Ironically, it was not Mather's recent film experience which won him the role of little Beaver Cleaver - it was the Boy Scout uniform he unintentionally wore to the audition. Producers Joe Connelly and Bob Mosher were convinced he would be a more natural fit for the character than the other more studied performers, and that he would mesh with their vision of a show which would eschew scene-stealing cute kids in favor of a more realistic "warts and all" depiction of the wonders and blunders of youth. Mathers shared the screen with Hugh Beaumont, (Ward Cleaver), Barbara Billingsly (June) and Tony Dow (older brother Wally). On the show, the name "Beaver" originated with Wally's childhood mispronunciation of "Theodore" - in reality it originated with a war buddy of Connelly who had been saddled with the nickname. Although "Leave it to Beaver" (CBS/ABC, 1957-1963) was not the breakout success that its eventual popularity would suggest, the show would be picked up from CBS by ABC in its second season. Despite a rough start, the series nonetheless managed to run for a respectable six seasons. Loyal viewers watched Mathers grow up from an innocent, talkative child to an awkward teenager and the show drew praise for featuring storylines that reflected the unavoidable fact that its actors were hitting puberty.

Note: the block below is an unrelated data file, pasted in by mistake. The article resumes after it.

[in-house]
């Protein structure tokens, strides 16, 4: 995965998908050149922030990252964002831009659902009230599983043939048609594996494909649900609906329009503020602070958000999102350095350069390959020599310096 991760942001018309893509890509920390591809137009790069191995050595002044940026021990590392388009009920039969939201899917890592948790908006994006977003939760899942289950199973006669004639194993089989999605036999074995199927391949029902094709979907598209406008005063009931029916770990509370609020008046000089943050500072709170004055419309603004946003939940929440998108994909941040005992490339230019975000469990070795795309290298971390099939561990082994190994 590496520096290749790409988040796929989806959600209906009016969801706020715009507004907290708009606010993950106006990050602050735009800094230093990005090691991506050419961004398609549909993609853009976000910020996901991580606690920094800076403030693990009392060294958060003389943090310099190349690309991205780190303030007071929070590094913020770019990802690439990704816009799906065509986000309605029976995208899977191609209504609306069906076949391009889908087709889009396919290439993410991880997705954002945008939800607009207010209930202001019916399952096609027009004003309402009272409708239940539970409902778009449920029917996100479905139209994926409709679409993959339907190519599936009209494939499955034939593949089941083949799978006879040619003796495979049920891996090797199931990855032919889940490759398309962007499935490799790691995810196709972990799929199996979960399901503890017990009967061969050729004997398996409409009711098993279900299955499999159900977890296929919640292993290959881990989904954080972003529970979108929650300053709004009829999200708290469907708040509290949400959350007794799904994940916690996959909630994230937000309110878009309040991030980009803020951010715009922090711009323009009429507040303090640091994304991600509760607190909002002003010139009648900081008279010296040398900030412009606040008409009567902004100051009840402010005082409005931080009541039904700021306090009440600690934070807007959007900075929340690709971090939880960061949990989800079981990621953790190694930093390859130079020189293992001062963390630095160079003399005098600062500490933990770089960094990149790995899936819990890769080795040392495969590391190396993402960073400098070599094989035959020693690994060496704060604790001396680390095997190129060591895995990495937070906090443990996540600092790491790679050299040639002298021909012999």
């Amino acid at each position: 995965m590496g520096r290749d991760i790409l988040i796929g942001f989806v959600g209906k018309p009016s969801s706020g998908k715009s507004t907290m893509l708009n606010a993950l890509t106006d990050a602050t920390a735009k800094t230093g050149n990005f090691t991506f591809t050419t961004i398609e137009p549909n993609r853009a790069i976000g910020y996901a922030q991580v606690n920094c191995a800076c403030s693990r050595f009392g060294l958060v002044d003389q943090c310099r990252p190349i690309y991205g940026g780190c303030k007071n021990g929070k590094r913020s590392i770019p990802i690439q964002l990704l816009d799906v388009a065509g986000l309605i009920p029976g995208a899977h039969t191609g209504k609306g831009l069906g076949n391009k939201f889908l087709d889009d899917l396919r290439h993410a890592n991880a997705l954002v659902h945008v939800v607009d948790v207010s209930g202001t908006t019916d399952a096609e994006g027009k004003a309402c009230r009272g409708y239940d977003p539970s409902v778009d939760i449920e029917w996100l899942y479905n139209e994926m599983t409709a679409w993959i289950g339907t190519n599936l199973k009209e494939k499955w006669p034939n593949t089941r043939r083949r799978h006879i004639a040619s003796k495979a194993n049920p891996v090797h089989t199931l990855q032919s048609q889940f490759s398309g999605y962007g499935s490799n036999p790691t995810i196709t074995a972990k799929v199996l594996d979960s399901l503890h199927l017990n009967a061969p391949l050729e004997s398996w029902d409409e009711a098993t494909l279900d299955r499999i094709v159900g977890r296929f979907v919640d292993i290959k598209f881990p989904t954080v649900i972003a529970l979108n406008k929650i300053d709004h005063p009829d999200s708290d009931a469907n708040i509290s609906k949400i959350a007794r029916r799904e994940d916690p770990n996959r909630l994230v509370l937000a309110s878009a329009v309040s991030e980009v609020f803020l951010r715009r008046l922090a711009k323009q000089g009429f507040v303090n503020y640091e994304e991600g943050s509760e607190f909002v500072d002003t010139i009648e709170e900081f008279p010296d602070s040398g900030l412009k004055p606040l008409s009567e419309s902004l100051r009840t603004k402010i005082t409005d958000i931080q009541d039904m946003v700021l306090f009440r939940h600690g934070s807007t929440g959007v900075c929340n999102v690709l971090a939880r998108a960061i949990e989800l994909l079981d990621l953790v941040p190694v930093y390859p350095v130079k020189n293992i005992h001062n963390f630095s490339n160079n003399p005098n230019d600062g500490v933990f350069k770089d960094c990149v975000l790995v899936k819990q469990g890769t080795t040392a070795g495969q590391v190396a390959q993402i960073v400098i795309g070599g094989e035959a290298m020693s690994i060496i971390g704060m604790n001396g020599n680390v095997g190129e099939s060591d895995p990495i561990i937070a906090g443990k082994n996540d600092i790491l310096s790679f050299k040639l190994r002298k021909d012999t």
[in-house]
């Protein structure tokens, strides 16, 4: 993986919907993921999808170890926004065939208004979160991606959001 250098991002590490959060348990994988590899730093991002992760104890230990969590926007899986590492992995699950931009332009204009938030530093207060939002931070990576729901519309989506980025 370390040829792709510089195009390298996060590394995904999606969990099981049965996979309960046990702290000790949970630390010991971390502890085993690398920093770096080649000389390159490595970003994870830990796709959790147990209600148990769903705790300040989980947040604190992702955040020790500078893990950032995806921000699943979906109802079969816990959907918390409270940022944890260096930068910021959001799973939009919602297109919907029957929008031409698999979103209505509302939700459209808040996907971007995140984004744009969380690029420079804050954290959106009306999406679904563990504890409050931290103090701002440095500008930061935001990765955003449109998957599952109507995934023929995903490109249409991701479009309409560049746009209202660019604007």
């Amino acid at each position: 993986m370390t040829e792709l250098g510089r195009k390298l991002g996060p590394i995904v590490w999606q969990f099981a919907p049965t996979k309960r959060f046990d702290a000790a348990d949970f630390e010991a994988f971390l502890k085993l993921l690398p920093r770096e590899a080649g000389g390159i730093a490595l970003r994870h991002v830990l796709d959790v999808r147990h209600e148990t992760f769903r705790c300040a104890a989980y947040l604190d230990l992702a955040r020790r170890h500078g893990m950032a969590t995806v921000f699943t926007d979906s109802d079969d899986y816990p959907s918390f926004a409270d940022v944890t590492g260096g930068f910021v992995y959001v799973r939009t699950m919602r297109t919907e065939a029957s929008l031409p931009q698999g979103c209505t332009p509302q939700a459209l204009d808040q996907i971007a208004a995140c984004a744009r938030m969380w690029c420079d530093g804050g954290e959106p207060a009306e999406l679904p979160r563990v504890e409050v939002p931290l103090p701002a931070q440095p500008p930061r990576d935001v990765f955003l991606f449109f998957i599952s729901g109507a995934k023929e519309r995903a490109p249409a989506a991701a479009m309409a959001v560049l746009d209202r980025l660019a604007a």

Even as his brother Jimmy and his sister Suzie had burgeoning acting careers of their own, the high school-bound Mathers began to develop other interests, including sports and music. After "Beaver" drew to an end, Mathers did make some guest appearances on shows like "My Three Sons" (ABC, 1960-1972), "Lassie" (CBS, 1954-1974) and a third-season episode of "Batman" (ABC, 1966-68) entitled, "The Great Escape," in which he played a stage doorman. But for the most part, his interest in acting waned. Around this time, he formed a rock band called Beaver and the Trappers, along with former co-star Richard Correll, who played Richard on "Beaver." He also appeared in a daytime episode of "The Dating Game" (ABC, 1965-1986). Gradually, Mathers' focus began to shift to outdoor activities such as hunting, and a desire to follow in his father's footsteps and join the military. Before graduation, Mathers was already part of the Air Force Reserve, intent on becoming a U.S. Marine, but he was told that he would be turned down for service in Vietnam due to his celebrity status; if he were to be injured or mortally wounded, the publicity would hurt morale. Undaunted, Mathers enlisted in the Air National Guard, but despite his stationing stateside, rumors spread that he had not only gone to Vietnam, but that he had been killed there. The rumors grew to such outrageous proportions that when actress Shelley Winters appeared on "The Tonight Show Starring Johnny Carson," (NBC, 1962-1992) she declared Mathers a casualty. So widespread was the misunderstanding that co-star Tony Dow sent flowers to Mathers' parents, even though news services quickly corrected the falsehood.